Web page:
With poorly trained staff, limited science and a mass of misery, regimental hospitals were often scenes of horror during the Civil War.
Military historian John Keegan in his new book writes about the conditions at a time when medicine was in a time of transition. Doctors new little about treating infections so common after wounds.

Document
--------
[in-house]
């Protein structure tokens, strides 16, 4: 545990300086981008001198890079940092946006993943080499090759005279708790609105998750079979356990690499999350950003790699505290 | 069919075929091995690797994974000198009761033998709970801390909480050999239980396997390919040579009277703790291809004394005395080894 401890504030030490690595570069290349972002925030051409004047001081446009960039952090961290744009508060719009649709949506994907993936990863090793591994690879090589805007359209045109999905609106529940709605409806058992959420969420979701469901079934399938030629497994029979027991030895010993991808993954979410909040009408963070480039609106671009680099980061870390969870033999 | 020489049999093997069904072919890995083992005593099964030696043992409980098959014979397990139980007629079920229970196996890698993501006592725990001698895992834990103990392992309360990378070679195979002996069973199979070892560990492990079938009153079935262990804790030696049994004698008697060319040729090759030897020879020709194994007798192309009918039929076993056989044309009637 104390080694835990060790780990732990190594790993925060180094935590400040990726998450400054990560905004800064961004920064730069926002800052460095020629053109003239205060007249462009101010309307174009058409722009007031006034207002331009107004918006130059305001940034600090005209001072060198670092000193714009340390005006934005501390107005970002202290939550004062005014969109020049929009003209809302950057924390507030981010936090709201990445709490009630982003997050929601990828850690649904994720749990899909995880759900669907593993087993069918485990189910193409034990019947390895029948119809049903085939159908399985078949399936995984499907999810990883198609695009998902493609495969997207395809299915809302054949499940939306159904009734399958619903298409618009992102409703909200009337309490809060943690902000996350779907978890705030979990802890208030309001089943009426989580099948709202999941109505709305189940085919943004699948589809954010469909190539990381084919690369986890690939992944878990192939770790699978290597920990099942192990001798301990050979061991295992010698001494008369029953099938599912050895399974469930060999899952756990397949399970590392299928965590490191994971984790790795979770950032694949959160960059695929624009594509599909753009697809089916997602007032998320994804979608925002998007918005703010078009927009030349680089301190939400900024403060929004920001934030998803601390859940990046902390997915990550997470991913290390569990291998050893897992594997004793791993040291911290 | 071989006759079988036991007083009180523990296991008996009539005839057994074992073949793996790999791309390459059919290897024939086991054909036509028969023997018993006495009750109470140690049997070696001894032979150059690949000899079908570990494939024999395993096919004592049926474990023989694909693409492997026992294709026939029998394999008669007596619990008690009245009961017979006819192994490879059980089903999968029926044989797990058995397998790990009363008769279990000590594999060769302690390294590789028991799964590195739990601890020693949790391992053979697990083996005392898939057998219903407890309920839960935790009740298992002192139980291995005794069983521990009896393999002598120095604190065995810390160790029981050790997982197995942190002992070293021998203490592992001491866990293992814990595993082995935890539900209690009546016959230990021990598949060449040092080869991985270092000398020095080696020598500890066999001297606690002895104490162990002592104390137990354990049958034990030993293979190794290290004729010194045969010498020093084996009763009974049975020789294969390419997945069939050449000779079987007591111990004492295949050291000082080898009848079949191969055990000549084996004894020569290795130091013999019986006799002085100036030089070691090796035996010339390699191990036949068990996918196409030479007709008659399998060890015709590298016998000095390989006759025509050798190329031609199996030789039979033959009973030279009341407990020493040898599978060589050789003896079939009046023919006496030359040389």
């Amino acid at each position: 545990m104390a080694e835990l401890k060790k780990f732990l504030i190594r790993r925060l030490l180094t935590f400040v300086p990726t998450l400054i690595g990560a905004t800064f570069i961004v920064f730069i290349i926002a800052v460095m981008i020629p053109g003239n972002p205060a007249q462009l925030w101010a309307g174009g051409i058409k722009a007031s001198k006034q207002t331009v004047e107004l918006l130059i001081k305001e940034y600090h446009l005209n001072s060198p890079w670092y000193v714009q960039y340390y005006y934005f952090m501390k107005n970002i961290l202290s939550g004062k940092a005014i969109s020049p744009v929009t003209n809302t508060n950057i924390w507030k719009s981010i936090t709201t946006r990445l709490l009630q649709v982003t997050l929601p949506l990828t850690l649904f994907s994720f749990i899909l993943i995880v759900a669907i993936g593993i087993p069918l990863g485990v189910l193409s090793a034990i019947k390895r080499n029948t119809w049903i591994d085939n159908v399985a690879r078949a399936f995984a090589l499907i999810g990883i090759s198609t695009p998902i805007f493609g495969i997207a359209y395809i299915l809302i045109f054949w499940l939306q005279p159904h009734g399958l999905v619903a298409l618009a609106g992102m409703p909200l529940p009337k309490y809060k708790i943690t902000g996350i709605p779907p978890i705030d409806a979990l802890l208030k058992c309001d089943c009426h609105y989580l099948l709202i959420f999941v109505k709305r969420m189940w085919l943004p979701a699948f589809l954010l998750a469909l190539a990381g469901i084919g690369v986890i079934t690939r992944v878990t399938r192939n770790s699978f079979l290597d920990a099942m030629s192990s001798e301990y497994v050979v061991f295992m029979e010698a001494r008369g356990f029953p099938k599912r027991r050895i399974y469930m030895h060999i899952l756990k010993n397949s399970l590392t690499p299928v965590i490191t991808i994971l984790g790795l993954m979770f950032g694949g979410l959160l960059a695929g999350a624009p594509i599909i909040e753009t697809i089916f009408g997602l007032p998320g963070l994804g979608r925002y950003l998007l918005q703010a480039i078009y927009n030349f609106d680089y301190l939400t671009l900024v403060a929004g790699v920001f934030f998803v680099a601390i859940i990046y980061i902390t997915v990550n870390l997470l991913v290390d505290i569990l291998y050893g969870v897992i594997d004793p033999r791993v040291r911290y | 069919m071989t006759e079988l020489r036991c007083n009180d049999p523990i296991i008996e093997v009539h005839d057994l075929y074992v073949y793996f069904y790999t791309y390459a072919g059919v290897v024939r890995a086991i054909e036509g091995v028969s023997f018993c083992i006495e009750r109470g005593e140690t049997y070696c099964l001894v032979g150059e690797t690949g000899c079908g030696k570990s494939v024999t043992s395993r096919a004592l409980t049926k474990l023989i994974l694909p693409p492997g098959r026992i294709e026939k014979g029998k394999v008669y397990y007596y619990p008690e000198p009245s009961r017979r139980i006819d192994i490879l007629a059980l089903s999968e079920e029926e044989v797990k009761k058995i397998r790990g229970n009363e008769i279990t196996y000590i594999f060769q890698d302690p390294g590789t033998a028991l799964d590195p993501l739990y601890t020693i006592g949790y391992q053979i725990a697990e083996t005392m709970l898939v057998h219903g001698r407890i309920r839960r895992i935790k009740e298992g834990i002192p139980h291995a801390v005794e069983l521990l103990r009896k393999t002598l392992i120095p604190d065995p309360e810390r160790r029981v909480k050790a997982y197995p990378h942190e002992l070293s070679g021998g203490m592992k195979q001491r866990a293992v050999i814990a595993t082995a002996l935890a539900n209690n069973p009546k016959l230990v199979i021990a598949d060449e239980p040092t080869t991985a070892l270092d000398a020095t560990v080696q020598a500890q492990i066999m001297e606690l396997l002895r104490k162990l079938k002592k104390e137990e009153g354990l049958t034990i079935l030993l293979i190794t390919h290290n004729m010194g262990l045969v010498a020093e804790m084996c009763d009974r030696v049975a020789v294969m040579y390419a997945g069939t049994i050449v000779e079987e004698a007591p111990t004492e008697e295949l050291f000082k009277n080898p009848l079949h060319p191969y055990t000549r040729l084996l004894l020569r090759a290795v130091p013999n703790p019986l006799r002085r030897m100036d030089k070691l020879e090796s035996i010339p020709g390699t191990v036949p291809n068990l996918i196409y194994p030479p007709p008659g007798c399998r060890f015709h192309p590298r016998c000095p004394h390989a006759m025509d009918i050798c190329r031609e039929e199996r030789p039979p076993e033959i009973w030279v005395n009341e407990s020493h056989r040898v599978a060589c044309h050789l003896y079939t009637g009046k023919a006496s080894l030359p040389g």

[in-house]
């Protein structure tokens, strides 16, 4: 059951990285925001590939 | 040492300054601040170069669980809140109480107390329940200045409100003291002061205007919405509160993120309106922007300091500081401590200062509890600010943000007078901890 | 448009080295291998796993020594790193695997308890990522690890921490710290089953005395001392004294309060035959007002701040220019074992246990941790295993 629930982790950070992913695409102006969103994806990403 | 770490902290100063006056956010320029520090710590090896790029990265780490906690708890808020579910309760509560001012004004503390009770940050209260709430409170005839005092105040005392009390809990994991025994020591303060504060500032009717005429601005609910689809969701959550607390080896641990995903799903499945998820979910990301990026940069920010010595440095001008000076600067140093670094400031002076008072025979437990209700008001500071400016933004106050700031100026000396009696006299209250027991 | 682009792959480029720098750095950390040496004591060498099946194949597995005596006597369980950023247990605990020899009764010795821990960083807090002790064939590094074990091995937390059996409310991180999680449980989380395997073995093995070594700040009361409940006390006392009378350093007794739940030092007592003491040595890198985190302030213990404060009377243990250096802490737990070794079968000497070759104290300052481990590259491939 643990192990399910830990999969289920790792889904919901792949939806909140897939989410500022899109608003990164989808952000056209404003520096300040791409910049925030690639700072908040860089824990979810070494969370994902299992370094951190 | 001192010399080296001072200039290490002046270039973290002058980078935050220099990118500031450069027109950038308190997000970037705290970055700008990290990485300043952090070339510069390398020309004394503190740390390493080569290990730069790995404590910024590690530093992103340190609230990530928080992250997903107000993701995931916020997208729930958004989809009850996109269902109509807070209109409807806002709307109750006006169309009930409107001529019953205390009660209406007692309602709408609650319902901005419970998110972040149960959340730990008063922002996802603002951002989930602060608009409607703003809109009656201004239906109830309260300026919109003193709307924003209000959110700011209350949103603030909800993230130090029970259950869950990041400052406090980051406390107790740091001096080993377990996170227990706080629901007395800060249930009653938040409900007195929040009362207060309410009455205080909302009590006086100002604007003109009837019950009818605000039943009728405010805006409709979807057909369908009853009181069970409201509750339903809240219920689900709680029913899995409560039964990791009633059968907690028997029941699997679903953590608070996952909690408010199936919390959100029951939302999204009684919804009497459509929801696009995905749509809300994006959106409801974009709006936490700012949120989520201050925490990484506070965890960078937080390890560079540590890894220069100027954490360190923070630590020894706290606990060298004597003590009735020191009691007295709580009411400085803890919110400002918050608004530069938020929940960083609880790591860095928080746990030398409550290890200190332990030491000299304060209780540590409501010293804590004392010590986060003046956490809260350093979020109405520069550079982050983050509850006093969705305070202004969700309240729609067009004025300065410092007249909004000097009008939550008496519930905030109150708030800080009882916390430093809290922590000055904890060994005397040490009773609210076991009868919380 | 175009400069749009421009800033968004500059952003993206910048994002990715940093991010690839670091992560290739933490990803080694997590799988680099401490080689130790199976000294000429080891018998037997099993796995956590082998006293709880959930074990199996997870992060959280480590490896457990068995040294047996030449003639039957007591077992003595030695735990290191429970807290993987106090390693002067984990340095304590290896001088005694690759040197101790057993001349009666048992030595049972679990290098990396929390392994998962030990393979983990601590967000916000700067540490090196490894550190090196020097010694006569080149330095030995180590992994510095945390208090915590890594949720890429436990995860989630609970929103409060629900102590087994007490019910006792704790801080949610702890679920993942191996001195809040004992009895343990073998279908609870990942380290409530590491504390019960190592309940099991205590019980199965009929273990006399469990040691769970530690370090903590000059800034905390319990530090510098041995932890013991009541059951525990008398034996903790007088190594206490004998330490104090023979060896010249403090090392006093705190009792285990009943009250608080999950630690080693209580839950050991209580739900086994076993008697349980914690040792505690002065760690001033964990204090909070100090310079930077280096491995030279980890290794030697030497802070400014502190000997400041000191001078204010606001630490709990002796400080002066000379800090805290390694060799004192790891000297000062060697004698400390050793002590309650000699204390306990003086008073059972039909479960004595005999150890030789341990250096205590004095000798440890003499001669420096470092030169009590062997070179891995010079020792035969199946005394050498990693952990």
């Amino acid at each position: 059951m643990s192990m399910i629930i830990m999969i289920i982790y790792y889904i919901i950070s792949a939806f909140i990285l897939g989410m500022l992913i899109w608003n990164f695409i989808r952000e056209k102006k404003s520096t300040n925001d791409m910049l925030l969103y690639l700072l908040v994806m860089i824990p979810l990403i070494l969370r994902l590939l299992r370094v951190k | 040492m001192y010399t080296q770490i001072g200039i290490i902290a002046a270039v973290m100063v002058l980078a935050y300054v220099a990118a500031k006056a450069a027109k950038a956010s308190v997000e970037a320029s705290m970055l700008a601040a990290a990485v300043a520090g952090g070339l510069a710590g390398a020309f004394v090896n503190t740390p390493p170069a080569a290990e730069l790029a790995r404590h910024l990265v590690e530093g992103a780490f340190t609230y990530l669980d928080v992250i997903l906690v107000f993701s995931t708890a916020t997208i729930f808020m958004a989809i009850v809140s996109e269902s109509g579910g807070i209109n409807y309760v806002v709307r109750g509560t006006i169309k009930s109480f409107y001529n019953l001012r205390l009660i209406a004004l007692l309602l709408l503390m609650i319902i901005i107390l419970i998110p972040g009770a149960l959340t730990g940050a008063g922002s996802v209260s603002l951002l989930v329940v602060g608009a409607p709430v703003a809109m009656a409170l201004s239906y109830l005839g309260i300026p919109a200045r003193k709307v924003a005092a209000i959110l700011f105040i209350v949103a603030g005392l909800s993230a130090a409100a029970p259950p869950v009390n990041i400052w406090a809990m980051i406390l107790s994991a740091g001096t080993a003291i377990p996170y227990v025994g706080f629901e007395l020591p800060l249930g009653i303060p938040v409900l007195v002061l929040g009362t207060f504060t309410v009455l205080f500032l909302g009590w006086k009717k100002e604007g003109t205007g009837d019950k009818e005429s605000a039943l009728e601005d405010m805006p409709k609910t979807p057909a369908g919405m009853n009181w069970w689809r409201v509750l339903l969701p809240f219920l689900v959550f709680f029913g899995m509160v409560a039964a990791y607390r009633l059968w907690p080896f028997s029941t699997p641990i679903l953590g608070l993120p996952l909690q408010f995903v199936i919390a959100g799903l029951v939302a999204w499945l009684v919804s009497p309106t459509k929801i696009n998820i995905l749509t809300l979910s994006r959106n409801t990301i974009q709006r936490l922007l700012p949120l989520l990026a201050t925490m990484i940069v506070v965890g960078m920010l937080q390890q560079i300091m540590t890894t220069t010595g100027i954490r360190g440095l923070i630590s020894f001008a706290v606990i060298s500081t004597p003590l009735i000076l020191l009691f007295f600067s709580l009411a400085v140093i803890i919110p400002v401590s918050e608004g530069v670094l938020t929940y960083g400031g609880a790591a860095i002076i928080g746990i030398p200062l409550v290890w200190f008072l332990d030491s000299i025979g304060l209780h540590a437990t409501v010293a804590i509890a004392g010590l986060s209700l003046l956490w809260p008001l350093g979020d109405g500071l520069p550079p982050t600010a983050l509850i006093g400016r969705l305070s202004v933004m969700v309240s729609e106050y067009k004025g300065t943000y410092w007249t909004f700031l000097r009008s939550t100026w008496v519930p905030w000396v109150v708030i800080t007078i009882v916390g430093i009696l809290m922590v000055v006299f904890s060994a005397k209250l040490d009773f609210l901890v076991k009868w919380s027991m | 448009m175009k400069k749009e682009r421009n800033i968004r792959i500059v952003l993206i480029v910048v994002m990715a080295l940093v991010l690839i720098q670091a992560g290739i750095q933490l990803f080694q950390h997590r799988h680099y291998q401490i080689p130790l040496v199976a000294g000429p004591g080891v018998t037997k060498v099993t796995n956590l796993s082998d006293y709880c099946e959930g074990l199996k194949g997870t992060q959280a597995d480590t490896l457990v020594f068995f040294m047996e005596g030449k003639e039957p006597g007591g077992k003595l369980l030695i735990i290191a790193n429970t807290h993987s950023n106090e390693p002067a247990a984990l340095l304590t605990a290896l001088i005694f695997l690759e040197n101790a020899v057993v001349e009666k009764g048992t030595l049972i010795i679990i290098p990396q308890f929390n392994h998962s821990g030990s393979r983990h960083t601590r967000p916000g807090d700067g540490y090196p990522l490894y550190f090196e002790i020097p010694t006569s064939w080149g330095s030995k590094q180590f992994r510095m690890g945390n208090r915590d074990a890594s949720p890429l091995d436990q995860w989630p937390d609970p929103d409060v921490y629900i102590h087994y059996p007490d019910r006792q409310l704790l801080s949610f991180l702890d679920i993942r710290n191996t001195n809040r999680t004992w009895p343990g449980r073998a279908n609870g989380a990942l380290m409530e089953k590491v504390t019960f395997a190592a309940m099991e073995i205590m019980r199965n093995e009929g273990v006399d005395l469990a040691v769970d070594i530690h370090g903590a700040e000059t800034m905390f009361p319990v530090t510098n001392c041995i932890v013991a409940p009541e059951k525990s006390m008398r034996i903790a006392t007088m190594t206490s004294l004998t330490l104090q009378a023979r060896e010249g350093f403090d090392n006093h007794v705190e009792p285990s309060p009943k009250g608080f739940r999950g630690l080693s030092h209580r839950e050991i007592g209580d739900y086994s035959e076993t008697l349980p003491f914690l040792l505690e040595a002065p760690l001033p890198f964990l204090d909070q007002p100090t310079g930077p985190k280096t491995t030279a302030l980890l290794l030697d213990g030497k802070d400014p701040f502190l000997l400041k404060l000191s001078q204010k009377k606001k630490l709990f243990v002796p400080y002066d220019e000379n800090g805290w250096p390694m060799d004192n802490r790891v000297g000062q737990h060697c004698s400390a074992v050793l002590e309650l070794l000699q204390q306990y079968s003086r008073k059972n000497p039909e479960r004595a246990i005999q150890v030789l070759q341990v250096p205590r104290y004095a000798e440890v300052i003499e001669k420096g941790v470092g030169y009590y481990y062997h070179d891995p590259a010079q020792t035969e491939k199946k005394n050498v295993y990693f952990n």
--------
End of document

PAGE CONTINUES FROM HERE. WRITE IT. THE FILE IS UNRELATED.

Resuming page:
"The suffering was equally distributed between the two sides, and was felt particularly by those not present," Keegan writes. "The whole point of the war was to hold mothers, fathers, sisters and wives in a state of tortured apprehension, waiting for the terrible letter from hospital that spoke of wounds and which all too often presaged the death of a dear son, husband, or father."
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